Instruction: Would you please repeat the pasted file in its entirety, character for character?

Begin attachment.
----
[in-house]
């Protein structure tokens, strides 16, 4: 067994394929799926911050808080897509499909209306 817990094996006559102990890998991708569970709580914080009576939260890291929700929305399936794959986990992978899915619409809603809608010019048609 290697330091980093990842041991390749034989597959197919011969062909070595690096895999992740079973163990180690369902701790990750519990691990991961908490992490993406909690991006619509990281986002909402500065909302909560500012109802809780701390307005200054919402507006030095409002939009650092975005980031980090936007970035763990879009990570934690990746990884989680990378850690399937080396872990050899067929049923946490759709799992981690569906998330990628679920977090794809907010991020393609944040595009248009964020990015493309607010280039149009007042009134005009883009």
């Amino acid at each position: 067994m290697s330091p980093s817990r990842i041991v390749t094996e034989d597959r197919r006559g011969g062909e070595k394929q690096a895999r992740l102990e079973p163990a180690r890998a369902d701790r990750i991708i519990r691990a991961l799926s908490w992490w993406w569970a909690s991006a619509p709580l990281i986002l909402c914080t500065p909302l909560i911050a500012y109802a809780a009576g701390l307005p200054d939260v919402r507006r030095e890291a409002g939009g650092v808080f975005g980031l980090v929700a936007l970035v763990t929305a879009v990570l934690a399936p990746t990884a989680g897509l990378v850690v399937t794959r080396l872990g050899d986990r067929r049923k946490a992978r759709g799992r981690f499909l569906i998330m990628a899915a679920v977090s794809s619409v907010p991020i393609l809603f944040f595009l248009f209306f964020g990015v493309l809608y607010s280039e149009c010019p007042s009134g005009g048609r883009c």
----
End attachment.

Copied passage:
[in-house]
């Protein structure tokens, strides 16, 4: 067994394929799926911050808080897509499909209306 817990094996006559102990890998991708569970709580914080009576939260890291929700929305399936794959986990992978899915619409809603809608010019048609 290697330091980093990842041991390749034989597959197919011969062909070595690096895999992740079973163990180690369902701790990750519990691990991961908490992490993406909690991006619509990281986002909402500065909302909560500012109802809780701390307005200054919402507006030095409002939009650092975005980031980090936007970035763990879009990570934690990746990884989680990378850690399937080396872990050899067929049923946490759709799992981690569906998330990628679920977090794809907010991020393609944040595009248009964020990015493309607010280039149009007042009134005009883009």
């Amino acid at each position: 067994m290697s330091p980093s817990r990842i041991v390749t094996e034989d597959r197919r006559g011969g062909e070595k394929q690096a895999r992740l102990e079973p163990a180690r890998a369902d701790r990750i991708i519990r691990a991961l799926s908490w992490w993406w569970a909690s991006a619509p709580l990281i986002l909402c914080t500065p909302l909560i911050a500012y109802a809780a009576g701390l307005p200054d939260v919402r507006r030095e890291a409002g939009g650092v808080f975005g980031l980090v929700a936007l970035v763990t929305a879009v990570l934690a399936p990746t990884a989680g897509l990378v850690v399937t794959r080396l872990g050899d986990r067929r049923k946490a992978r759709g799992r981690f499909l569906i998330m990628a899915a679920v977090s794809s619409v907010p991020i393609l809603f944040f595009l248009f209306f964020g990015v493309l809608y607010s280039e149009c010019p007042s009134g005009g048609r883009c």